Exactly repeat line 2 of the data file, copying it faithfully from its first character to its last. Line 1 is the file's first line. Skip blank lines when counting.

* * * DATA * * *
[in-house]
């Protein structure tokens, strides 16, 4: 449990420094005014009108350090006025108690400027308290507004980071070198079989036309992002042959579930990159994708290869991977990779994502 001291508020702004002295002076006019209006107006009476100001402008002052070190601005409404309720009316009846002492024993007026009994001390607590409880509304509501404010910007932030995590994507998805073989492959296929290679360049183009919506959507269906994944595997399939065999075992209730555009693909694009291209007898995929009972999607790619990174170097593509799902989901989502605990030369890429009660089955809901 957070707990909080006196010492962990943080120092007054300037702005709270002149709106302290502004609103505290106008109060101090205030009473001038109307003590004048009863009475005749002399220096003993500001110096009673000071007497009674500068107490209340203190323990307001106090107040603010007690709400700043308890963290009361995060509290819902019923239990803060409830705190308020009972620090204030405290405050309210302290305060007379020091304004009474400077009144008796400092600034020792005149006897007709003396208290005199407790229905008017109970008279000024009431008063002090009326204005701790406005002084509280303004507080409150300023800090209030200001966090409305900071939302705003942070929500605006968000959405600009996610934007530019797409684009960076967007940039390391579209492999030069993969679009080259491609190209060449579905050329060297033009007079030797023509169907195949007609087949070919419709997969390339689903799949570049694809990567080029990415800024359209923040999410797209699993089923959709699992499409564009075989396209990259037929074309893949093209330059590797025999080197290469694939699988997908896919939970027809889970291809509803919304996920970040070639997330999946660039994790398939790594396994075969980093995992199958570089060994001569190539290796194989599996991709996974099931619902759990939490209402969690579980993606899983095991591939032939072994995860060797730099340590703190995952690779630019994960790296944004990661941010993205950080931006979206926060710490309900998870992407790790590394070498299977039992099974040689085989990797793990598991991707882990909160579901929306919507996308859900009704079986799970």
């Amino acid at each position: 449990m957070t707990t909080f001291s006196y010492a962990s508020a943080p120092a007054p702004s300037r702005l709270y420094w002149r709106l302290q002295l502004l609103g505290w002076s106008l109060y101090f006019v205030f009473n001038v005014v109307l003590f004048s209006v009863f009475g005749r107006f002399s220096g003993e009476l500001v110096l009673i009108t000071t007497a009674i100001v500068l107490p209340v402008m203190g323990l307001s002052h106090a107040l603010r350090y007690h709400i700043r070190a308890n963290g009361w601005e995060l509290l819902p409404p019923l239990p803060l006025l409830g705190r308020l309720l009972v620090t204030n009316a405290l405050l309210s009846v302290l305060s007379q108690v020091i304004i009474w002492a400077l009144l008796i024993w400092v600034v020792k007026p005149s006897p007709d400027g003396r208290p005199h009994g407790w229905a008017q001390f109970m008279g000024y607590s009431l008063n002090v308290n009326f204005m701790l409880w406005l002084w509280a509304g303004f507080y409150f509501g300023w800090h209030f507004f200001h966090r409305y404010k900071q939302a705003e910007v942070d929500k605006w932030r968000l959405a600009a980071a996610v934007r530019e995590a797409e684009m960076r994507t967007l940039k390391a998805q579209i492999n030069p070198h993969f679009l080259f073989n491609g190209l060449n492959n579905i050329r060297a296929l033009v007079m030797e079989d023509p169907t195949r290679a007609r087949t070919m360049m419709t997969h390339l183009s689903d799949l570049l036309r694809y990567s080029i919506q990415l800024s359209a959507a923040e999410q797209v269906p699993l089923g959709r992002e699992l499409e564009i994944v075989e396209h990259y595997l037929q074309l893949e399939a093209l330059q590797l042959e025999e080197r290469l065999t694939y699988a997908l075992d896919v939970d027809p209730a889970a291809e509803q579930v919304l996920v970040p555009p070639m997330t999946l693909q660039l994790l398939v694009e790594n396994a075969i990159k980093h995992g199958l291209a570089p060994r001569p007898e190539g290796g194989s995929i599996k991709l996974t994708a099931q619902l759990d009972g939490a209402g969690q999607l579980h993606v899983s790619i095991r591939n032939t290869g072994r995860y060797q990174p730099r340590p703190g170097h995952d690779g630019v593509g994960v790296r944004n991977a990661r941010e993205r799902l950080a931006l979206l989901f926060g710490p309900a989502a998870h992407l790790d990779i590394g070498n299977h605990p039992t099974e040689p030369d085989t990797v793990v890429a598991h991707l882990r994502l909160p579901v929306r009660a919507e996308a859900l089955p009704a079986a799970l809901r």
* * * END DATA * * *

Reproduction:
């Protein structure tokens, strides 16, 4: 449990420094005014009108350090006025108690400027308290507004980071070198079989036309992002042959579930990159994708290869991977990779994502 001291508020702004002295002076006019209006107006009476100001402008002052070190601005409404309720009316009846002492024993007026009994001390607590409880509304509501404010910007932030995590994507998805073989492959296929290679360049183009919506959507269906994944595997399939065999075992209730555009693909694009291209007898995929009972999607790619990174170097593509799902989901989502605990030369890429009660089955809901 957070707990909080006196010492962990943080120092007054300037702005709270002149709106302290502004609103505290106008109060101090205030009473001038109307003590004048009863009475005749002399220096003993500001110096009673000071007497009674500068107490209340203190323990307001106090107040603010007690709400700043308890963290009361995060509290819902019923239990803060409830705190308020009972620090204030405290405050309210302290305060007379020091304004009474400077009144008796400092600034020792005149006897007709003396208290005199407790229905008017109970008279000024009431008063002090009326204005701790406005002084509280303004507080409150300023800090209030200001966090409305900071939302705003942070929500605006968000959405600009996610934007530019797409684009960076967007940039390391579209492999030069993969679009080259491609190209060449579905050329060297033009007079030797023509169907195949007609087949070919419709997969390339689903799949570049694809990567080029990415800024359209923040999410797209699993089923959709699992499409564009075989396209990259037929074309893949093209330059590797025999080197290469694939699988997908896919939970027809889970291809509803919304996920970040070639997330999946660039994790398939790594396994075969980093995992199958570089060994001569190539290796194989599996991709996974099931619902759990939490209402969690579980993606899983095991591939032939072994995860060797730099340590703190995952690779630019994960790296944004990661941010993205950080931006979206926060710490309900998870992407790790590394070498299977039992099974040689085989990797793990598991991707882990909160579901929306919507996308859900009704079986799970």